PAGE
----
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Practice makes perfect for cadets

COLLEGES have been asked to explore new-style nurse cadet training as part of government measures to recruit more staff and modernise the NHS, writes Sue Jones.

The scheme follows the Government's pledge to train 10,000 more nurses, therapists and key health professionals each year by 2004. Without this level of training, after resignation and retirement, growth targets will not be met.

Aimed at 16 to 24-year-olds, it uses the resources of further and higher education and the NHS to attract students and give them a wide range of practical hospital experience before starting their undergraduate training.

A challenging new course - combining ward experience with college studies - is exploring alternative routes for the health service to recruit, train and retain staff.

During their first term as NHS cadets, 13 Hopwood Hall College students have already worked on Rochdale Infirmary's wards, developing their skills in communicating with and caring for patients.

Early practical experience was one of the main attractions of the course for students. And by the end of the two years, they will have a BTEC in health studies, an NVQ and a key skills qualification. High-fliers will also be exempted from the first six months of a nursing or other health profession degree.

NHS cadets are part of a national scheme to improve recruitment and professional development in healthcare by developing greater co-operation between NHS Trusts, colleges and universities through regional umbrella organisations called Workforce Development Confederations (WDCs).

The Hopwood Hall course - also being piloted at Bury and Salford Colleges - has been developed by the Greater Manchester WDC.

"Co-operation and communication have been the key," says Pauline Giddins. As the course's clinical educator she has experience of both ward nursing and FE teaching. Seconded to Hopwood Hall from Rochdale Healthcare Trust, she teaches the students in college two days a week and is with them in the hospital for the other three.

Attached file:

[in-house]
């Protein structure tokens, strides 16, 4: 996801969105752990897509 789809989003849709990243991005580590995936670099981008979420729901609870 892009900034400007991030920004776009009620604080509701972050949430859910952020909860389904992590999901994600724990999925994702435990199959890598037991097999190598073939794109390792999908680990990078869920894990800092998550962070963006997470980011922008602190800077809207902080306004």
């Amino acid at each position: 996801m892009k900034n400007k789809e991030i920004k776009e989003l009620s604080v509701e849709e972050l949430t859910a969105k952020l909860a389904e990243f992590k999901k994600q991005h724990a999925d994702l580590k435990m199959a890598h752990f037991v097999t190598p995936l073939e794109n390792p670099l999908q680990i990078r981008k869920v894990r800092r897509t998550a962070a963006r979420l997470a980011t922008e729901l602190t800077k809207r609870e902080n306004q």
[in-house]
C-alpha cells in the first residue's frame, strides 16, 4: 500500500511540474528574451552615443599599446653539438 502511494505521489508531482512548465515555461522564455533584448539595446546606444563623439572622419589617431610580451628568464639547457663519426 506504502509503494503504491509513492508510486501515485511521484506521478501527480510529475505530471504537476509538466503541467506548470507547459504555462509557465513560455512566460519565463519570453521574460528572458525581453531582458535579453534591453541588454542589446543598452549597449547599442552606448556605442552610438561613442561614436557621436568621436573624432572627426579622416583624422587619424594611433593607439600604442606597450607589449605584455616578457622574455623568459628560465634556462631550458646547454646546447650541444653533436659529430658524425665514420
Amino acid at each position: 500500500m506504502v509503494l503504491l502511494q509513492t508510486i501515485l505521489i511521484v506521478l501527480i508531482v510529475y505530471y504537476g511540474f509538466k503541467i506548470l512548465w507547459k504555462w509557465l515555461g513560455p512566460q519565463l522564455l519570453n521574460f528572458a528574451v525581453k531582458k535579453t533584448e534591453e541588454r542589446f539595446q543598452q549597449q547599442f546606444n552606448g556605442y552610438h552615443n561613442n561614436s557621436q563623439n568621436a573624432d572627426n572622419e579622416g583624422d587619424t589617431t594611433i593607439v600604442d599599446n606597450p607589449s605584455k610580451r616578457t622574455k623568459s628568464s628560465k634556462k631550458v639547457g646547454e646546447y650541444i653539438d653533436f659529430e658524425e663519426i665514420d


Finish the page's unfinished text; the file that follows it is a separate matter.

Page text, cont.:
They also have a course tutor, Gerralyn Ingram, and a volunteer "buddy" on the hospital staff who is not involved with their training and assessment, but who can be a friendly shoulder to lean on.

The course is funded by the Learning and Skills Council, while Rochdale Healthcare Trust gives students a weekly payment of pound;30, rising to pound;60 in the second year.

All cadets' academic work is done in college and for the rest of the week they put in a seven-and a-half-hour day at the hospital. "We felt out of place at first," said student Natalie Quigley, "but we had to get used to it", and after six weeks' orientation they were serving meals, feeding patients, bed-bathing them and setting up drips.

Cadet Kirsty Rowell was nervous when she performed her first blood sugar test, but now the students are beginning to feel useful and to enjoy the caring aspects of the profession. "We can help the patients and we've got more time to talk to them than the nurses have," she said.

With most cadets only 16 or 17, hospital staff have had to get used to having much younger people on the wards than usual. Pauline Giddins sees it as part of her job to convince the Trust that the students are useful, but many of today's experienced nurses were trained on the old cadet scheme and, she says, "look back on it with fondness".

Kirsty's aunt, now a ward sister, was once a cadet, "and now she's thrilled that I'm one too," she said.

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